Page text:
Page Created: 8/1/2014   Last Modified: 3/9/2016   Last Generated: 12/11/2017
I was a child of the 1970's, teen of the 1980's, and was born and still reside in the greater metropolitan area of St. Louis, Missouri.
I grew up in what was, but is no longer, an outer ring suburb west of Lambert Airport, bounded on the west by flood plains and southern bends in the Missouri River as it wound its way to the confluence with the Mississippi 25 miles to the northeast.
The airport, that my grandfather loved and built his house next to because he loved airplanes, became a gluttonous monster that eventually consumed our home, school, and my childhood neighborhood. The grassy yard with tulip, redbud, and maple trees where he taught me how to catch a baseball is now buried 50 feet under "Runway 11-29".
Instead of moving farther west, like most of the people, I moved east, to an older, inner ring suburb on the south side of the airport.
I grew up in an open-minded and diverse family of teachers, WWII veterans, and a charismatic father from Tehran. My grandfather, born in Iowa, was 3rd generation Norwegian-American, his parents still spoke the language, but he, like my brother and myself, never learned his father's language. Farsi was never offered at my high school or university. I studied German for 6 years instead, spanning the time of the fall of the Berlin Wall, and knew how important that day was.
I'm the oldest child, male, with a brother 1 1/2 years younger. So I have a lot of characteristics as such, a mix of egocentrism, showoff, prodigal son, type A, etc, and I know it. Such is the curse--you know it but what can you do about it.
Luckily, for the first 15 years of my life, I had a next door neighbor, the youngest son of a family of older siblings that had moved away. I always thought of him as an only child, but he was 3 years older than me and old enough not to put up with my antics, to ungracefully knock me down when my megalomania took hold, to remind me that there were things I was not capable of achieving in my current state, both mentally and physically. He did not sympathize with my being of younger age, as he was far younger than his youngest sibling and none of his brothers or sisters were there to hold his hand. He was better than me in all things, and had set the bar high. He taught me temperance, perseverance and patience.
So I kept the bar high throughout those years. My grandfather, grandmother, and mother were all elementary school teachers, and they promoted learning and gave me freedom to learn what I wanted. And when I did well, I was praised. My grandmother taught me how to read and write before I entered school, which set me on a path of self-learning at a very early age. I am a full-on autodidact↗. My first 1 1/2 years of education were at a rigorous private school, hearkening back to the 1950's/1960's style of education. And when I entered public school, I was an overachiever, classified as gifted by the US educational system of that time. In retrospect though, the tracking and pull-out programs they put us in skewed my perspective, separated me from the general population.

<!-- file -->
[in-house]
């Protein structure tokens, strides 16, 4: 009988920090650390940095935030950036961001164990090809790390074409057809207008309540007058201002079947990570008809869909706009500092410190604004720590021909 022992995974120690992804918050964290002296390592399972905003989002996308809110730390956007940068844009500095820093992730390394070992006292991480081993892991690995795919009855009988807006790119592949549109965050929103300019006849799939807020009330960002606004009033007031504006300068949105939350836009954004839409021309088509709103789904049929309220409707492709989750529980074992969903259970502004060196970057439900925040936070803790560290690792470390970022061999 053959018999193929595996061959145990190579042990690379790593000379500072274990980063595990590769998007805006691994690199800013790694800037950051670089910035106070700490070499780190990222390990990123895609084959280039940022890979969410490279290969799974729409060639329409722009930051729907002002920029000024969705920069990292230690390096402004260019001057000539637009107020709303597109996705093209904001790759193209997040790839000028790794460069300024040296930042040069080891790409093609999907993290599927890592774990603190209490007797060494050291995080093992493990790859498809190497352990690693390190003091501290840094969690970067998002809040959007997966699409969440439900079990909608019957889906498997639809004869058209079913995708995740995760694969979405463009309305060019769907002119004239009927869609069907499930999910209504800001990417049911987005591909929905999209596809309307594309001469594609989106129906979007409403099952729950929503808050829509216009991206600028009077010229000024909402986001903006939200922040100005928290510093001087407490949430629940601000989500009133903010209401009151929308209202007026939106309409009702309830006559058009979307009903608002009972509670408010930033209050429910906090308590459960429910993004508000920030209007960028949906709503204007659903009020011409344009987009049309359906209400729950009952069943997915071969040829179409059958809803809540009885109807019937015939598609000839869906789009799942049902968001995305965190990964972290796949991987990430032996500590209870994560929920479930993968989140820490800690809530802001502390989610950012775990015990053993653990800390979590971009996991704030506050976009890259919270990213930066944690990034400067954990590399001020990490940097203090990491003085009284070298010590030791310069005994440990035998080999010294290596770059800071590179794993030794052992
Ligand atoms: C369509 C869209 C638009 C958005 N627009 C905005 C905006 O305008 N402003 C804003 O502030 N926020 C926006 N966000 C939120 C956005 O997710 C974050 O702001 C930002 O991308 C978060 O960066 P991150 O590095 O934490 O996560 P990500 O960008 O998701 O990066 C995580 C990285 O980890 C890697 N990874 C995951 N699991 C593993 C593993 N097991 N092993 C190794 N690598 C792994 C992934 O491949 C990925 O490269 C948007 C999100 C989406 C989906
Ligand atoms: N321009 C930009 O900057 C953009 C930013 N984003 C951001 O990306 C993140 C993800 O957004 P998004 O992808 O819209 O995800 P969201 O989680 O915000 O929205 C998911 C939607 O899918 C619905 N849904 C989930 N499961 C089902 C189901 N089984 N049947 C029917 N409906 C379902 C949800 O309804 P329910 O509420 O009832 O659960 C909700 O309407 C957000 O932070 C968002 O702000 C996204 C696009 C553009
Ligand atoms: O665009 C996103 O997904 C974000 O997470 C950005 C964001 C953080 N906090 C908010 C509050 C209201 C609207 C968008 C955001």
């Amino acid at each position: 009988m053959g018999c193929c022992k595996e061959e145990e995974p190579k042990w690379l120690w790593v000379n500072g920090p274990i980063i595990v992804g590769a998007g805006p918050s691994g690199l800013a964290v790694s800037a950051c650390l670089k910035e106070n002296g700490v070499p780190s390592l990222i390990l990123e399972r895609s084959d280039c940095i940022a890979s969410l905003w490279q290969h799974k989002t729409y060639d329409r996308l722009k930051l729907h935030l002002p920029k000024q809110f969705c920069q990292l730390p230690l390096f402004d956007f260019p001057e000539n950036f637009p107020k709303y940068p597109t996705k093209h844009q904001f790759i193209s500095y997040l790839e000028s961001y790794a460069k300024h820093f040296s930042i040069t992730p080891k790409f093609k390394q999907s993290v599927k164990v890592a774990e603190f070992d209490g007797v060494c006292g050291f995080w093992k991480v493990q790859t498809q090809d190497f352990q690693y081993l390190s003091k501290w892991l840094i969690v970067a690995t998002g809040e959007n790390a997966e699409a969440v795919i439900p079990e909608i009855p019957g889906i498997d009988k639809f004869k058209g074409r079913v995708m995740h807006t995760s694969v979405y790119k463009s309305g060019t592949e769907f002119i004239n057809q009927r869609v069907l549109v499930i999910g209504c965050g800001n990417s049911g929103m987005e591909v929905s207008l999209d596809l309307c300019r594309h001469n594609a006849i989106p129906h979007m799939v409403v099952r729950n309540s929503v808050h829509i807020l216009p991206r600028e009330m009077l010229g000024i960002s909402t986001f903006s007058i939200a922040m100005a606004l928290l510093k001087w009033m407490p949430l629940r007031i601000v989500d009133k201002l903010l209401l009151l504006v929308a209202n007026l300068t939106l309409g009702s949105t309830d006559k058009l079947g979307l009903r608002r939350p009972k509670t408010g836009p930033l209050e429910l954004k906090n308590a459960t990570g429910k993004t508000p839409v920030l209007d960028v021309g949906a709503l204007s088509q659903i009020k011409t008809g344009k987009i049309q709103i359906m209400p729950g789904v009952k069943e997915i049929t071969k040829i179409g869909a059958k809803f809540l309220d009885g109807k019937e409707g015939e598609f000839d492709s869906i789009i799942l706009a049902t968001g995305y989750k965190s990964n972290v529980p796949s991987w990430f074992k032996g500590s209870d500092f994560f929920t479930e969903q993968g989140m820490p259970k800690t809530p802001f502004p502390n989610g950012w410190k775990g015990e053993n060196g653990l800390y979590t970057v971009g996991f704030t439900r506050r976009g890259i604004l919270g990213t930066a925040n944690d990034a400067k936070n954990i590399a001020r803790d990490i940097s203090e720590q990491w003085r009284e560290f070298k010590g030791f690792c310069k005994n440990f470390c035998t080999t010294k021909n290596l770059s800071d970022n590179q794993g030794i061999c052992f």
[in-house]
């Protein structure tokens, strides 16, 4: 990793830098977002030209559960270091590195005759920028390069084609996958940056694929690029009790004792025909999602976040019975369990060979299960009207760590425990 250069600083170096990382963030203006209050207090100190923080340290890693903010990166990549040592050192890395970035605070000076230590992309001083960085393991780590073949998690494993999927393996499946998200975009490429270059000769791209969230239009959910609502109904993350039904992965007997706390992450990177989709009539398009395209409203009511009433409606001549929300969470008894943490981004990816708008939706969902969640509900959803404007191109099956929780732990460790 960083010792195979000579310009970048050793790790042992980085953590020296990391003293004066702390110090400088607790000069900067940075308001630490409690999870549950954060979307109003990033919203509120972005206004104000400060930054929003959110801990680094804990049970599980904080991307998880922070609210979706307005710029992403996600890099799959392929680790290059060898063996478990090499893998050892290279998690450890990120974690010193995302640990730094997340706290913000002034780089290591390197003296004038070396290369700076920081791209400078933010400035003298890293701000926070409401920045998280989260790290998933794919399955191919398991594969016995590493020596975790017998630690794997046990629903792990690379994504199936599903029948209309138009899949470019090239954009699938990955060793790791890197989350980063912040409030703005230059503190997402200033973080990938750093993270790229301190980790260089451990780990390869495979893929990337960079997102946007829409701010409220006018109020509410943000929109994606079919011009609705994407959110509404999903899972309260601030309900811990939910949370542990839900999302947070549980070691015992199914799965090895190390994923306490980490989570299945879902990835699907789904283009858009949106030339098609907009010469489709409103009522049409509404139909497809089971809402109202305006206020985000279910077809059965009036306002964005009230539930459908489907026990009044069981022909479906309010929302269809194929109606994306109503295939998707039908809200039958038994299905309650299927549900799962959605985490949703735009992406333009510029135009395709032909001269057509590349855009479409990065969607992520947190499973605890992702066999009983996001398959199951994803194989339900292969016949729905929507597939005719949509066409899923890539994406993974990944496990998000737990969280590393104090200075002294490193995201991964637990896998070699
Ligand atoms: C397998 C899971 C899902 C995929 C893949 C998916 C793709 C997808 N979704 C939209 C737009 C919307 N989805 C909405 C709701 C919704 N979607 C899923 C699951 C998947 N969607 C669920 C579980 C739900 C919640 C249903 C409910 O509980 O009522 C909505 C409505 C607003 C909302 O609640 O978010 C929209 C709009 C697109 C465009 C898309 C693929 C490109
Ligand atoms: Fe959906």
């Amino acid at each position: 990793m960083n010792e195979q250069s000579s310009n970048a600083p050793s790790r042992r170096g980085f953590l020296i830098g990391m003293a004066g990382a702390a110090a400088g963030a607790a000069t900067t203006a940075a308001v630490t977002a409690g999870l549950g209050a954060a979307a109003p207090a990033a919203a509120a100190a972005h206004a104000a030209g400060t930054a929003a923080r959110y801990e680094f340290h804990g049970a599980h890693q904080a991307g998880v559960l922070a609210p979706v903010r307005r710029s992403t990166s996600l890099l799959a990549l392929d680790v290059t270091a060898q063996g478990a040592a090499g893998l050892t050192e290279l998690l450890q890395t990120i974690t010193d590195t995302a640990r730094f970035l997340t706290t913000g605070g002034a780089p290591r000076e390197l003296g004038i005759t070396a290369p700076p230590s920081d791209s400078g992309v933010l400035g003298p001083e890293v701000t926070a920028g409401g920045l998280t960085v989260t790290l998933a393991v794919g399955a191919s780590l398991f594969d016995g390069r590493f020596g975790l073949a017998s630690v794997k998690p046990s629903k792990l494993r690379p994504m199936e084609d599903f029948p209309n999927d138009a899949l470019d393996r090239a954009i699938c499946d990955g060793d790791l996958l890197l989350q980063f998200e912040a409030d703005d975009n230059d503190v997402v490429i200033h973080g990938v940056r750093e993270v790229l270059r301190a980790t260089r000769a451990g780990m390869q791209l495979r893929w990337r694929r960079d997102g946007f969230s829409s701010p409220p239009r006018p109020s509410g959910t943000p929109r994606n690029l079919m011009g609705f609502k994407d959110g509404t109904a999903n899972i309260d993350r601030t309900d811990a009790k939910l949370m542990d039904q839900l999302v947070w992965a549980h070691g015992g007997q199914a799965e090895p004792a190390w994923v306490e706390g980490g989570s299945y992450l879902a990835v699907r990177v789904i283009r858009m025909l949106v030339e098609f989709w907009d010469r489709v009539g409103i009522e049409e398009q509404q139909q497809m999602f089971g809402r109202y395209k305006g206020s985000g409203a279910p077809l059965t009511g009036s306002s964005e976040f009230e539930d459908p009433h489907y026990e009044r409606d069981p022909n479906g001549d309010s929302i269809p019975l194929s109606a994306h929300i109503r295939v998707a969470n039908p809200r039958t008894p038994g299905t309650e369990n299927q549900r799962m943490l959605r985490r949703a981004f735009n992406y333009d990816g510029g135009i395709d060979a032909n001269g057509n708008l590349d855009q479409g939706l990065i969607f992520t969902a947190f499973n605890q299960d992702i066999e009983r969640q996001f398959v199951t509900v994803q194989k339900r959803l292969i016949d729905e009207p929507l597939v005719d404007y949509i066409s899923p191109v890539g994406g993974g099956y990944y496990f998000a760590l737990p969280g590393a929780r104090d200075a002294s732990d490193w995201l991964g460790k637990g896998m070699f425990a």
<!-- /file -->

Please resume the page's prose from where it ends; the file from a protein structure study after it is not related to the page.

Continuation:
My father was classical obsessive-compulsive and it got worse as he got older, but this was impossible for me to understand for several years due to my lack of knowledge, cultural, and language barriers. I was the first in my family that detected and classified it, as it was not popularized until later decades. He could and did achieve great things, seeking the inner perfection that only he saw. He tried to explain these things to us, but the language barrier was immense. Farsi and English are separated by the same East-West chasm that separates the world. The Persian culture and idioms are different, even if the words can be translated. It takes a different way of thinking to bridge the two. I tried for years to understand what my father spoke about when he used symbolic languages speaking of the Sun, dignity, of life and ways of living. He was most comfortable speaking in parables, allegory, and symbols.
Again--something else I could not achieve, understanding my own father. So my path became fractured--I decided to no longer devote 100% of my focus to proving myself to others in all things in life, but to cracking the code of life itself, those things I laughed at when I was younger (symbols, tradition, archetypes, pattern, meaning).
Hardships in life are very stressful to us, they are horrible times--but now I wonder. Is it not so much our antithetical relationship with these scenarios as it is our own resistance to divide our attention and apply it to what we fear? Maybe my father would have said, "Do you look at the flower until the tiger goes away, or do you look the tiger in the eye?"
Part of the reason for this web site is to look the tiger in the eye, and to show you what I see.
- Here are some of my FavoriteThings.
- If you want to know what I've been doing (in a more conventional sense), check out LeeDjavaherian.
- If you want to read my latest posts, check out my blog.